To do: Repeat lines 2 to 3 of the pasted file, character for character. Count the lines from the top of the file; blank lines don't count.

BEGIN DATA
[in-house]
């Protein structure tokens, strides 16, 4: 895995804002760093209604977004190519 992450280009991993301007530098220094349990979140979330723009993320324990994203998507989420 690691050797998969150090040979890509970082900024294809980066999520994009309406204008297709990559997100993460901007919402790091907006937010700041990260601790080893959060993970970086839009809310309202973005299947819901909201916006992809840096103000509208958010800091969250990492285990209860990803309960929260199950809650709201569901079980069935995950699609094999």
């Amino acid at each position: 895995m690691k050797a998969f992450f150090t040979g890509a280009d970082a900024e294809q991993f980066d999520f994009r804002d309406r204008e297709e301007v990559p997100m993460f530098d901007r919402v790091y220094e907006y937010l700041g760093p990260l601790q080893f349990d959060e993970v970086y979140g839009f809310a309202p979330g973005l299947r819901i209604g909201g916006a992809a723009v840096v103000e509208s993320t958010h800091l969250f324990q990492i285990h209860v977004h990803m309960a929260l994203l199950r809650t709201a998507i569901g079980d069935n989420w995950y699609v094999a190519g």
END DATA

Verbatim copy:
């Protein structure tokens, strides 16, 4: 895995804002760093209604977004190519 992450280009991993301007530098220094349990979140979330723009993320324990994203998507989420 690691050797998969150090040979890509970082900024294809980066999520994009309406204008297709990559997100993460901007919402790091907006937010700041990260601790080893959060993970970086839009809310309202973005299947819901909201916006992809840096103000509208958010800091969250990492285990209860990803309960929260199950809650709201569901079980069935995950699609094999």
């Amino acid at each position: 895995m690691k050797a998969f992450f150090t040979g890509a280009d970082a900024e294809q991993f980066d999520f994009r804002d309406r204008e297709e301007v990559p997100m993460f530098d901007r919402v790091y220094e907006y937010l700041g760093p990260l601790q080893f349990d959060e993970v970086y979140g839009f809310a309202p979330g973005l299947r819901i209604g909201g916006a992809a723009v840096v103000e509208s993320t958010h800091l969250f324990q990492i285990h209860v977004h990803m309960a929260l994203l199950r809650t709201a998507i569901g079980d069935n989420w995950y699609v094999a190519g």